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Recount Iraq poll says Turkey
by ALJ
Sunday Feb 13th, 2005 2:55 PM
Turkey has urged Iraqi electoral officials and the UN to examine what it claims are skewed Iraqi elections results.
Turkish officials said on Sunday that they were particularly concerned about vote tallies in the oil-rich and ethnically mixed city of Kirkuk.

Turkey has long complained that Kurdish groups were illegally moving Kurds into Kirkuk, a strategic northern city, in an effort to tip the city's population balance in their favour.

Officials did not make direct reference to the Kurds on Sunday, but the Turkish Foreign Ministry said in a statement that voter turnout in some regions was low and charged that there were "imbalanced results" in several regions, including Kirkuk.

"It has emerged that certain elements have tried to influence the voting and have made unfair gains from this," the statement said, in an apparent reference to the Kurds.

Turkish fears

"As a result the Iraqi Interim Parliament won't reflect the true proportions of Iraqi society," the statement said. "The flaws ... lead to serious hesitations as to whether the goal of an interim parliament can be achieved."

Ankara fears that Kurdish domination of Kirkuk and oil fields near the city would make a Kurdish state in northern Iraq viable. Such a state, Turkish officials warn, could further inspire Turkey's own rebellious Kurds, who have been battling the Turkish army in south-eastern Turkey since 1984.

Hushyar Zibari, a Kurd who is Iraq's interim foreign minister, said on Sunday that Turkey had no cause for concern over strong Kurdish showing in Iraq's elections.

"Definitely all their fears are misplaced," he told journalists. "Iraq will remain united. This Kurdish participation in this Iraqi election and in the regional election is reaffirmation of their commitment to a national unity of the country."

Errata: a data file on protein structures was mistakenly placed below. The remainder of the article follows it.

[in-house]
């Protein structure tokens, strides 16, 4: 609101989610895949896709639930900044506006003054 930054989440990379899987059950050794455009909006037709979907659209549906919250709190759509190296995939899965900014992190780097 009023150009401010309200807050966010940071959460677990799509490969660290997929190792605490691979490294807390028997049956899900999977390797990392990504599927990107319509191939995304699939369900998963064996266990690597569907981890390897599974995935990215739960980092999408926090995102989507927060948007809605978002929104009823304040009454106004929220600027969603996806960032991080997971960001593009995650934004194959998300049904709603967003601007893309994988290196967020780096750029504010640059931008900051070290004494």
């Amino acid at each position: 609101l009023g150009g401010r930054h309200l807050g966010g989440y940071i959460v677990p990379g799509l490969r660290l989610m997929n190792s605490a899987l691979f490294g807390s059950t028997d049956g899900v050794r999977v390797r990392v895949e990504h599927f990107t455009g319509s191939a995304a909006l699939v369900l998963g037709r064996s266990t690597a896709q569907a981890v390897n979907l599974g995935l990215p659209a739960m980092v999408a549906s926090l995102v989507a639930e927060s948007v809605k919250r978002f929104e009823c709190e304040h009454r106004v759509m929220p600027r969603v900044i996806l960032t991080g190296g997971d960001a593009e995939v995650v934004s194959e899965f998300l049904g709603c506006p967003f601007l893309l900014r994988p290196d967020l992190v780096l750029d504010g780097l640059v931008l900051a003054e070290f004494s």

'Not a conspiracy'

He said the Kurds were seeking a democratic and pluralistic within a federal and united Iraq.

"There is no conspiracy here," he said. "Turkey should have no fears whatsoever about the future of Iraq remaining a friendly country to them, united but respecting the diversity of Iraqi society."

The Turkish statement called on the election board to seriously consider objections to the vote and urged the UN to take a "more active role" and ensure that "the flaws, the disorder and irregularities" of the poll were not repeated when Iraqis vote on a new constitution later this year.

Iraq's Shia Muslims won nearly half the votes in the nation's 30 January election, giving the community significant power but not enough parliamentary seats to form a government on its own.

Two key Kurdish parties gained just over a quarter of votes cast, giving them considerable support in the national assembly to preserve Kurdish autonomy in northern Iraq.
by more
Sunday Feb 13th, 2005 3:14 PM
Turkey was openly critical of the elections and their results, saying the process failed to ensure the fair representation of all ethnic groups in the conflict-ridden country and called for compensation measures.

"The low turnout of some groups in the elections, the fact that almost no votes were cast in a number of provinces and the fact that manipulations in certain regions, including Kirkuk, led to unbalanced results are issues that need to be considered seriously," the foreign ministry said in a statement.

It added these led to an unfair representation of different ethnic and religious groups in the Iraqi parliament, which will draw up the country's constitution.

"It is seen as absolutely essential for the safety of the political process in Iraq to compensate for the unbalanced representation in the country's administration," the statement added.

Iraq's northern neighbour is particularly irked by the strong gains of the two main Kurdish parties in the north of country, which came in second in the elections after the main Shiite alliance with 25.7 per cent of the vote.

The Kurds also won an absolute majority in local polls in the oil-rich city Kirkuk, which many want to see as the capital of a future independent Kurdish state.

Turkey fears that independence-minded Kurdish moves in northern Iraq will embolden separatism across the border in south-eastern Turkey, where a Kurdish rebellion has already claimed some 37,000 lives.,5936,12240538%255E1702,00.html